This Short–toed Eagle was found sodden, but alive, on the beach at Hengistbury Head early yesterday afternoon, after presumably being washed ashore; and is now being looked after in very capable hands. The finders initially believed it be an osprey, but when photographs emerged on social media this afternoon, the true identity quickly came to light. It seems almost certain the bird had benn earlier seen late in the morning from Studland, heading towards Hengistbury, so possibly ditched sometime after that in Poole Bay. Assuming acceptance by the BBRC, this will be only the fourth record for the UK, following birds in Scilly 1999, Jersey 2011 and Wareham, Dorset, 2014; the latter also ranging to Sussex and the New Forest. While it seems the bird will recover, there are question marks over a release. Quite how a migratory raptor that should be well on the way to Africa and is heavily dependent on thermals could be released into the English autumn, with a 75-mile sea crossing ahead of it, needs some thought - no credit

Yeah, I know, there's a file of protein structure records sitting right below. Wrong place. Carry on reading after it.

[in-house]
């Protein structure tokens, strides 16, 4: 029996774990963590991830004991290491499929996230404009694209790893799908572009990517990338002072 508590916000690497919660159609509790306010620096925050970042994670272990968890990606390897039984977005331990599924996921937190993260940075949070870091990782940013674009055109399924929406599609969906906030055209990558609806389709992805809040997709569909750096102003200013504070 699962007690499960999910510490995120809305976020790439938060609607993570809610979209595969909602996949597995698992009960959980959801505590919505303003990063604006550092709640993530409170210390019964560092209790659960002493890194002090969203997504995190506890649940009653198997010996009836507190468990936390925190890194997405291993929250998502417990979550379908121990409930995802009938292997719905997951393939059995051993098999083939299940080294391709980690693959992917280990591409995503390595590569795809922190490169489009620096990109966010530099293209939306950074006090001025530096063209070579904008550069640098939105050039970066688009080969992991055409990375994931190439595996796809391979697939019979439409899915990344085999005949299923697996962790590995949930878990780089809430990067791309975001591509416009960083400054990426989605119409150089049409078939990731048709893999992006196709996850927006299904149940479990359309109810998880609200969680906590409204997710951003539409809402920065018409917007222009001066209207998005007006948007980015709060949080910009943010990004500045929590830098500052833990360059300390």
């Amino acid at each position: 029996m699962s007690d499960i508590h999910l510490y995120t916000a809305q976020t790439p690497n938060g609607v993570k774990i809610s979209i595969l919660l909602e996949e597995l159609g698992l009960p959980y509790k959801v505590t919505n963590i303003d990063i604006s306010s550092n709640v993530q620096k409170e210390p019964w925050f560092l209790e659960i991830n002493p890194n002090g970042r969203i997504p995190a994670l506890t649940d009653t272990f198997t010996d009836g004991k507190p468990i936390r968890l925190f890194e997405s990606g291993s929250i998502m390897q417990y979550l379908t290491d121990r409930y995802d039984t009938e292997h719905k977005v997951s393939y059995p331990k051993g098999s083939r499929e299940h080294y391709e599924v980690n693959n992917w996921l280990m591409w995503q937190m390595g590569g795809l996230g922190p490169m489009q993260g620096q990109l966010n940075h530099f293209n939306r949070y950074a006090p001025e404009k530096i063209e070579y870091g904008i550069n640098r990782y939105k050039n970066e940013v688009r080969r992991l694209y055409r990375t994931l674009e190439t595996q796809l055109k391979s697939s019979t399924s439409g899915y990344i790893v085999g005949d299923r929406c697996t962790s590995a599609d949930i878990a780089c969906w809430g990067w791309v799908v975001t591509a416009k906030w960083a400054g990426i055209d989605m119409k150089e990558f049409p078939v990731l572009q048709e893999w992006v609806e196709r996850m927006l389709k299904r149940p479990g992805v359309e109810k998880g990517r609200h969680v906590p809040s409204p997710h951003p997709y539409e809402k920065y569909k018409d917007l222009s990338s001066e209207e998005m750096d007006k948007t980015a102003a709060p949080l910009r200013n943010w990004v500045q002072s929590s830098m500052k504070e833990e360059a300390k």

...and how one should really look. Taken in France – Alan Crockard
Sanderling – Clinton Whale
...and a rainbow over the Sandspit – Clinton Whale
After what’s been written above, and no disrespect to the birds and the observers, but this post feels like it’s paled into insignificance. Another good selection of waders, mostly at Stanpit, featured: a Ruff, the Spotted Redshank, a Golden Plover, a Grey Plover, 2 Knot, 3 Sanderling, 10 Bar-tailed Godwit, 16 Black-tailed Godwit and 81 Dunlin. Meanwhile, Crouch Hill held a couple of Whinchat, plus 16 Stonechat and 8 Wheatear; with 3 Redpoll and 6 Mediterranean Gull passing over. Moving to wildfowl, there was a drake Tufted Duck, 7 Pintail, a Shoveler and now 9 Brent Goose; and the final miscellany comes courtesy of a Great Crested Grebe, a Common Gull and 8 Sandwich Tern.
Wheatear – Matthew Barfield